The implications of these advances are far-reaching for all military powers, but none more so than the UK, which depends on the invisibility and stealth of submarines for its Trident nuclear missiles. The government is in the process of placing a £31bn gamble that its submarines will stay invisible for the foreseeable future – a bet that might be splitting the Labour party but is little debated outside it. Yet these developments could drastically change the debate: from whether an independent British nuclear deterrent is good, bad or necessary, to whether Trident would even function as a deterrent in the long term.
Critics point in particular to the Royal Navy’s decision to install a variant of Windows XP as the operating system on its missile-carrying Vanguard-class submarines. It was cheaper than the alternatives, but Windows for Submarines, as it is called, is also more vulnerable to malware as it comes off-the-shelf. This also means there are more bugs in circulation that could affect it, and every time a submarine comes to port and gets a software patch, it is newly vulnerable.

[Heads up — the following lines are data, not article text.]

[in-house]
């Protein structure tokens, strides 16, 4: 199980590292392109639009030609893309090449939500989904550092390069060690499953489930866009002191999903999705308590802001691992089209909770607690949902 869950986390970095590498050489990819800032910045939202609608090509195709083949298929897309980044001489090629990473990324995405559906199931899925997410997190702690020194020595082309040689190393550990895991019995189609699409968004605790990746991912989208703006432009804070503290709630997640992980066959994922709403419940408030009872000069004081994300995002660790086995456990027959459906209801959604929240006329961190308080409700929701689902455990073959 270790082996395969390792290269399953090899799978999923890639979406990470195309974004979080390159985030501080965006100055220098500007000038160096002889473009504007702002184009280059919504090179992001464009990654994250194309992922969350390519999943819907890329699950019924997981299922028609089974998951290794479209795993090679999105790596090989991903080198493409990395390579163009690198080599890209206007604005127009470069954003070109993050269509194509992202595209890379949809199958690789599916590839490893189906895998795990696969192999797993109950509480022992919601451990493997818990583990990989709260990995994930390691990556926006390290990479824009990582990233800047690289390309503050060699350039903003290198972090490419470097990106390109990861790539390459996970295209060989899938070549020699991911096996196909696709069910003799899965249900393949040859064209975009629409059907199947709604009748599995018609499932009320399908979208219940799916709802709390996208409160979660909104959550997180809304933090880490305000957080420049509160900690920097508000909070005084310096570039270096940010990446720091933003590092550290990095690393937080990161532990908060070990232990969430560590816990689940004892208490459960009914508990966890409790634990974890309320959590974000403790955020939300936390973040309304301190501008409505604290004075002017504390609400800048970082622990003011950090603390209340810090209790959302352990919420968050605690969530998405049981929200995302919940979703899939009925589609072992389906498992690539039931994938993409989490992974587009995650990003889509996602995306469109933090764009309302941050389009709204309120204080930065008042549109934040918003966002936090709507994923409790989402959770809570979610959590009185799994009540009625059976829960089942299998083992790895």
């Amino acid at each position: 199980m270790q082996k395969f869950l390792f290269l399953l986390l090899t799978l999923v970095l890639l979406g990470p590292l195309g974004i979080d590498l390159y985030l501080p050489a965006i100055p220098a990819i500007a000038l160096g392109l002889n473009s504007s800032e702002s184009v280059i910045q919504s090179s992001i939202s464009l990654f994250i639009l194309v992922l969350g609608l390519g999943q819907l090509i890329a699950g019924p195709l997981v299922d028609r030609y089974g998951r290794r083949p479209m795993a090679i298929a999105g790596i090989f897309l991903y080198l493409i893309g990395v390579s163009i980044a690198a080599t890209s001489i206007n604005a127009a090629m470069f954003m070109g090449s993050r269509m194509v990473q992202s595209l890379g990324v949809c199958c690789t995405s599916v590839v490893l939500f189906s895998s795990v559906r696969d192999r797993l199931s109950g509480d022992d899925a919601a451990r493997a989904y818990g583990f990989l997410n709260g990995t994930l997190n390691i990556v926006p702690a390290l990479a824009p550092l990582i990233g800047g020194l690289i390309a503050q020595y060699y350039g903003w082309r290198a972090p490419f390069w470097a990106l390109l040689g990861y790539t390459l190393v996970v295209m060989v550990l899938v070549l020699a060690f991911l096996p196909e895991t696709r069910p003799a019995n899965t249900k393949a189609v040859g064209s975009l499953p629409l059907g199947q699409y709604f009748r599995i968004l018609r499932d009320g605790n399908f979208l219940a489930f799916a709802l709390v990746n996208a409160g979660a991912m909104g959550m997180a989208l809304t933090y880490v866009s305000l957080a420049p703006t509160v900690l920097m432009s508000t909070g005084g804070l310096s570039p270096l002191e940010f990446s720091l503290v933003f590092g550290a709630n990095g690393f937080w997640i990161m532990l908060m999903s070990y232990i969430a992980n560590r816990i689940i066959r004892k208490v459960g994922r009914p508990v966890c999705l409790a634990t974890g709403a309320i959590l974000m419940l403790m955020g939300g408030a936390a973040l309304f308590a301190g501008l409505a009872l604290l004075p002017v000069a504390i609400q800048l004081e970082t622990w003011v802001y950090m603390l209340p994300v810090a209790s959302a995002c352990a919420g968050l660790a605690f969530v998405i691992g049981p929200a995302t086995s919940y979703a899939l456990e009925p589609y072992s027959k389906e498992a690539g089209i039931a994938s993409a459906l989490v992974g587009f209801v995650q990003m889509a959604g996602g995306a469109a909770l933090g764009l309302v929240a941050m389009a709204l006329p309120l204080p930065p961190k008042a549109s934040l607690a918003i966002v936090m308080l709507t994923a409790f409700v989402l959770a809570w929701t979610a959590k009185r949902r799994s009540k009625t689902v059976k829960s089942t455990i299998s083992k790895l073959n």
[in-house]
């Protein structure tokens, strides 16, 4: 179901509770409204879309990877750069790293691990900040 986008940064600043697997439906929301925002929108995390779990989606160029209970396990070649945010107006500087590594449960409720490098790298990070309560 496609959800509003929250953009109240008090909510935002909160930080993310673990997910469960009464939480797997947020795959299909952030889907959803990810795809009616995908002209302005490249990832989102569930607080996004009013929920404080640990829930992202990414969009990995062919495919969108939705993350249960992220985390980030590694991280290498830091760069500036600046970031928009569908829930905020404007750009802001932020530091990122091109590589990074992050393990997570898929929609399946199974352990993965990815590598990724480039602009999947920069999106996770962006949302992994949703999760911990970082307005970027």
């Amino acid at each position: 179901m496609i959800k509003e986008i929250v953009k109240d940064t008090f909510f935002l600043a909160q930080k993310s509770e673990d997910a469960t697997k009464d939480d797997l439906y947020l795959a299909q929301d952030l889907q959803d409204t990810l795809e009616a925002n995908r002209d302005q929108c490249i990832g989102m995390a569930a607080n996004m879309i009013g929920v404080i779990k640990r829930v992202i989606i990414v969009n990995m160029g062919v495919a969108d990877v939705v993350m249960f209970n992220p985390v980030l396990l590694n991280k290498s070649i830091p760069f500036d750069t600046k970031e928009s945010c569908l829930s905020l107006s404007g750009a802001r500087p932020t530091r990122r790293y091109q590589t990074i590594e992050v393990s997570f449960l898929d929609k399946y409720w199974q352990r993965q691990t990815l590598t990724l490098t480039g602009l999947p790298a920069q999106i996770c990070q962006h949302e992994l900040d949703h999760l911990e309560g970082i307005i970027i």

But the Ministry of Defence insists that Trident “remains safe and secure. Submarines operate in isolation by design, and this contributes to their cyber resilience. We take our responsibility to maintain a credible nuclear deterrent extremely seriously and continually assess the capability of our submarines to ensure their operational effectiveness, including against threats from cyber and unmanned vehicles.” …
The renewed Trident deterrent is not due to be in service until the early 2030s. By then, the oceans are almost certain to be swarming with anti-submarine drones from many rival powers, with far higher capabilities than the ones being trialled at La Spezia. “Trident is old technology,” says Paul Ingram, executive director of the British American Security Information Council, based in London and Washington DC. “The submarines are big, they’re expensive, with very long lead times. The technology chasing them will be will be 30 or 40 generations on by the time they hit the water.”
‘Trident is old technology’: the brave new world of cyber warfare